“I am always trying to create a balance between cultural, institutional, mental and emotional positions, searching for an impact that is both visual and physical, and which sharpens and empowers the perception of those who come across it.” (Iole de Freitas, 2013)
Easiness on a large scale
Like billowing sails, Iole de Freitas’s curved polycarbonate sheets float through the specifically provided spaces. Held by elegantly swooping steel tubes, her swinging sculptures dance through the space, at times translucid, opaque at others, but above all apparently effortless and weightless. The concept of static weight is utterly foreign to them. Obviously no composition of Beethoven’s, it is rather the endlessly light, playful, almost boldly elegant virtuosity of Mozart that shines through.
It is amazing how Iole de Freitas manages the vast spaces. She commands even the largest formats with apparent ease, much like Oscar Niemeyer his architectural constructions. Brazilians simply do not seem to be cut out for smallness: Burle Marx was another artist who reached the peak of his performance mainly in his very large projects.
Iole de Freitas` works, however, are always light, playful, and elegant; never does she come close to bulkiness, weightiness and ease are always kept in a balance. Her works oscillate between latent violence and gentle sensuousness, smoothly and imperceptibly drifting into erotic physicalness. Art could hardly be more abstract, and yet, her works exude an incredibly strong sensual and bodily presence. The immanent movement, the streaming flow emanating from her works, is owed to Iole’s outstanding spatial perceptiveness. Like in music, the inherent latent dynamics holds the potential brisance and eroticism of these works that—if in a tuned-down, elegant manner—truly explode in space. In this effect, Iole de Freitas is most closely related to the Italian Futurists, whose universally timeless expression she shares.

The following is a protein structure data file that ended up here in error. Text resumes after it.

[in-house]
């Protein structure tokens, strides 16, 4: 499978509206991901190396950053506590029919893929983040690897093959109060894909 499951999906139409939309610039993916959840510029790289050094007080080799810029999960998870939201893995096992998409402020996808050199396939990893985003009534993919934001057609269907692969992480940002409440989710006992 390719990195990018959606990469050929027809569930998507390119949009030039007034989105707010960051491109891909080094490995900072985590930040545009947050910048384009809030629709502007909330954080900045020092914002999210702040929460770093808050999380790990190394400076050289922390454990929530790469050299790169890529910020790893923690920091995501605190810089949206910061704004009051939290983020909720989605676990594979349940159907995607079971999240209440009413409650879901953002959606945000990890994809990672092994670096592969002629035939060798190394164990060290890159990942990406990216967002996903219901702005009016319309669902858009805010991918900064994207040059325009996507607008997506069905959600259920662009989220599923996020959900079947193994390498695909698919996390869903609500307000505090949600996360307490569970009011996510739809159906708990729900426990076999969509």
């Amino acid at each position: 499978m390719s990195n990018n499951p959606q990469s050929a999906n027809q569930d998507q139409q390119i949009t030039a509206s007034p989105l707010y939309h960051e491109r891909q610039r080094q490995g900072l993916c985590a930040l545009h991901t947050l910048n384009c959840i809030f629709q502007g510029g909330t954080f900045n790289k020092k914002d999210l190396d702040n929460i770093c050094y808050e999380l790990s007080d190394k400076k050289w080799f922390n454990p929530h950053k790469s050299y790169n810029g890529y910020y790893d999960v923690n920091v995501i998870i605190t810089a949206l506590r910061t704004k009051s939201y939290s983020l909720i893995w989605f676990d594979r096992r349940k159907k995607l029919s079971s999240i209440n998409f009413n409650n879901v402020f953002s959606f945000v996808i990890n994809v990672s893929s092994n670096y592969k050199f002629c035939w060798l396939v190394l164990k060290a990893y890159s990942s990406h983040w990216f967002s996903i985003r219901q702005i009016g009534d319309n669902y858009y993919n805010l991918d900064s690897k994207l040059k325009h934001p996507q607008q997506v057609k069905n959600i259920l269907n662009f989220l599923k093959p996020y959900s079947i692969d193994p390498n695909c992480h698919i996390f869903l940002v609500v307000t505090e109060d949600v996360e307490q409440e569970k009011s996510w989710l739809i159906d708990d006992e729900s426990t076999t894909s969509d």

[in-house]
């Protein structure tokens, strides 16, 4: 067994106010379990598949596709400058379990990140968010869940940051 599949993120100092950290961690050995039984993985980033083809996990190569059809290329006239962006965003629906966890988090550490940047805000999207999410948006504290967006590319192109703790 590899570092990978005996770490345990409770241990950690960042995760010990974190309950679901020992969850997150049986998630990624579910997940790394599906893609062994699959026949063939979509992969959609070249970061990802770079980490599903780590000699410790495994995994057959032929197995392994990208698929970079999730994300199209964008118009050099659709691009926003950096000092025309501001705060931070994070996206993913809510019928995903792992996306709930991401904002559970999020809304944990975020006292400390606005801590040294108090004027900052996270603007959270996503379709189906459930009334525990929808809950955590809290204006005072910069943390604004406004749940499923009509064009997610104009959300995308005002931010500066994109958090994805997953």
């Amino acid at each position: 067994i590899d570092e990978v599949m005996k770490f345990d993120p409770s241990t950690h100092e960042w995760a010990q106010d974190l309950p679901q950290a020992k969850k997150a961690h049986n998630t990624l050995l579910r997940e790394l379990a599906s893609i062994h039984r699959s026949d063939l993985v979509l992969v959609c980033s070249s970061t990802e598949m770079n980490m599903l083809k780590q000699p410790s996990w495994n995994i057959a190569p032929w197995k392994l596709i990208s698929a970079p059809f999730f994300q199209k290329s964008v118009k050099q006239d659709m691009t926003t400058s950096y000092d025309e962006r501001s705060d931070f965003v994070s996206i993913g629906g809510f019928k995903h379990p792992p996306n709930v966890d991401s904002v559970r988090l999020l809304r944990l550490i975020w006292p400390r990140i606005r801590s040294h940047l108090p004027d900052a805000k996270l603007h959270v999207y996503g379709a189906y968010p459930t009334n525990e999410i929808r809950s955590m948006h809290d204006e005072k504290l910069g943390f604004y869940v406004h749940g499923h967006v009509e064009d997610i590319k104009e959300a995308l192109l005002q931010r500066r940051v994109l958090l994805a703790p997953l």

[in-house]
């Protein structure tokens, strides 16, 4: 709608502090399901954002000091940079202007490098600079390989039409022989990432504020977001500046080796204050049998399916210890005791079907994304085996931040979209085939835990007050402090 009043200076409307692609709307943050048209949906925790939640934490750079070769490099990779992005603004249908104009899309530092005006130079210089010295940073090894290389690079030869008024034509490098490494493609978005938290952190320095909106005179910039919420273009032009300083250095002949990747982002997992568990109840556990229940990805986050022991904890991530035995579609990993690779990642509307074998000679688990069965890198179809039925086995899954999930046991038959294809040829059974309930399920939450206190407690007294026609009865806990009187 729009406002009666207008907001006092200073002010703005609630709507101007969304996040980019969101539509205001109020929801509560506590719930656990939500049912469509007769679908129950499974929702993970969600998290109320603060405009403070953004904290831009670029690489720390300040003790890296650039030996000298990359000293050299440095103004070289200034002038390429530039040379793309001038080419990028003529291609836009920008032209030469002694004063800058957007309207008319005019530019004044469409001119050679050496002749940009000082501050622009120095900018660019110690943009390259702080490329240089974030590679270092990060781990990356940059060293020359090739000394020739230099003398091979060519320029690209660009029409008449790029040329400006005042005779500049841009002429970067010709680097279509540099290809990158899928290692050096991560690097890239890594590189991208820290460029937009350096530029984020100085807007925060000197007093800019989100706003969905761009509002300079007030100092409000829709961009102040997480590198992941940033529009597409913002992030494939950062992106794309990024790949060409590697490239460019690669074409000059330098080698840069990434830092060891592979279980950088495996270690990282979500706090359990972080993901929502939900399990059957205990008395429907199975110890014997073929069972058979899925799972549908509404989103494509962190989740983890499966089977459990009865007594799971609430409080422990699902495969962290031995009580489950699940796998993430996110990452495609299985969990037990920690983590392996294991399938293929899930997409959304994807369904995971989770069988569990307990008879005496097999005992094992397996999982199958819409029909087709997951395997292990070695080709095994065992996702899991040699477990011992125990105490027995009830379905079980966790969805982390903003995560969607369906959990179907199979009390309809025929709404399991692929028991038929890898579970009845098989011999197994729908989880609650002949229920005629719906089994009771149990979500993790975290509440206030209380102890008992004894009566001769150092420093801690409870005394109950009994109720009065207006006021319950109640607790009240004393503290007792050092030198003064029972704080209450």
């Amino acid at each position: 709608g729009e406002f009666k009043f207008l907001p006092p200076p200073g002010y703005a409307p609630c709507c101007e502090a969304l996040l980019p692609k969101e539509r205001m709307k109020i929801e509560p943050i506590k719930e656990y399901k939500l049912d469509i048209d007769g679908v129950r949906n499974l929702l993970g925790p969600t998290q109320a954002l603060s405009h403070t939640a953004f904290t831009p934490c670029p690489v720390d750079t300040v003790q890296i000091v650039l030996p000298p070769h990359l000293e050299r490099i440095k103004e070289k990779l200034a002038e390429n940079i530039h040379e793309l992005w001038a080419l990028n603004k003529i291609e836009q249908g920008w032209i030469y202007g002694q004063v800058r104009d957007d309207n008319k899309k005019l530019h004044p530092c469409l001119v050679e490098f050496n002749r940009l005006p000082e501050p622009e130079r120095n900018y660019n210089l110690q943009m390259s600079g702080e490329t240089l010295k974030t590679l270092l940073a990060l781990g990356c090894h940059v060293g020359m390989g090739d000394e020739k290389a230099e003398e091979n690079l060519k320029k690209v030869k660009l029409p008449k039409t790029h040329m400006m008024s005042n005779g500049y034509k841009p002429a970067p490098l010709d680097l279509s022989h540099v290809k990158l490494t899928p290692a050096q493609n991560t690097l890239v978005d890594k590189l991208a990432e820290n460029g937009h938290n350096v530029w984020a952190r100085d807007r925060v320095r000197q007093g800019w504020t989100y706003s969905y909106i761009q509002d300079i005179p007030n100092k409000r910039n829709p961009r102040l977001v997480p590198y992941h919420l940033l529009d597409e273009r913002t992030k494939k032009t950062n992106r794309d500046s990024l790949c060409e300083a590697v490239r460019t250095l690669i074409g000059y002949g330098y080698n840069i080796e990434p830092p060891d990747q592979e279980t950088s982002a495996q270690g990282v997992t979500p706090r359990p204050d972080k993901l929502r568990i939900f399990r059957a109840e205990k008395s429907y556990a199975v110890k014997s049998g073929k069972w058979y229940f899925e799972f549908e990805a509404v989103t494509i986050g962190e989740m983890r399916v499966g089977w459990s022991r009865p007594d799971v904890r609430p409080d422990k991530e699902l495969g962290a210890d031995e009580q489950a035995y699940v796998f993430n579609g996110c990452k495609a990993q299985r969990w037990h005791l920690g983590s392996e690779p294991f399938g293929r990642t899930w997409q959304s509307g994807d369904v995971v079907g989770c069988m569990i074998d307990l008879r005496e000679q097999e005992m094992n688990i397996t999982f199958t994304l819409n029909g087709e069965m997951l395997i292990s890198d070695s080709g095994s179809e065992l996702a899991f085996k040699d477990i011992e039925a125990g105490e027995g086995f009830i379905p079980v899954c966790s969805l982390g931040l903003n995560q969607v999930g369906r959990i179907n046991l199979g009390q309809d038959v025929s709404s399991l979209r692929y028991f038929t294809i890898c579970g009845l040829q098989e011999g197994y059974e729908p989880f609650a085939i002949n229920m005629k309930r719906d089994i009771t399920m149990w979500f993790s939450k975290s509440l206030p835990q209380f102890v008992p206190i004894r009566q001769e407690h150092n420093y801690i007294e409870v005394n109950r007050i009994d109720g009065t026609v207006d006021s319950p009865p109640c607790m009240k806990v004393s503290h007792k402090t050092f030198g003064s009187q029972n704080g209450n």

Where an artist like Waltercio Caldas tends to relate to space in a more static manner, she reaches out into space, occupies it, and makes it visible, tangible, perceptible, and sensible in the first place. Iole de Freitas’ sculptural elements do not successively fill out or fill up the space like other, conventional «sculptures»; instead, they virtually dissolve in space—and, interestingly, this is exactly the process that forms the impression of a space. With very few, absolutely minimal interventions, the artist makes space comprehensible and perceptible. She sculpts the space, not the materials she uses.
In doing so, her procedure seems absolutely unconstrained, organic, and natural. In all of her spatial installations, whether at the documenta XII 2007 in Kassel, the Centro Cultural do Banco do Brasil in Rio de Janeiro 2005, or the Centro Hélio Oiticíca in Rio 2000, she always places her own «architecture» alongside the architecture that is already there in a supposedly casual, easy, and playful manner, thereby effortlessly balancing out existing disequilibria. Rather than creating antagonistic structures, she effectively and elegantly stages her specific spatial interpretations. Her works come across as a matter of course, as if they have always been there. They convey a stunning presence, a cumulated, intense concentration, and an inherent will power one can hardly escape. Iole de Freitas herself once described it so beautifully concise and at the same time so poetically sphinx-like: «Beauty will always be a liberating element.»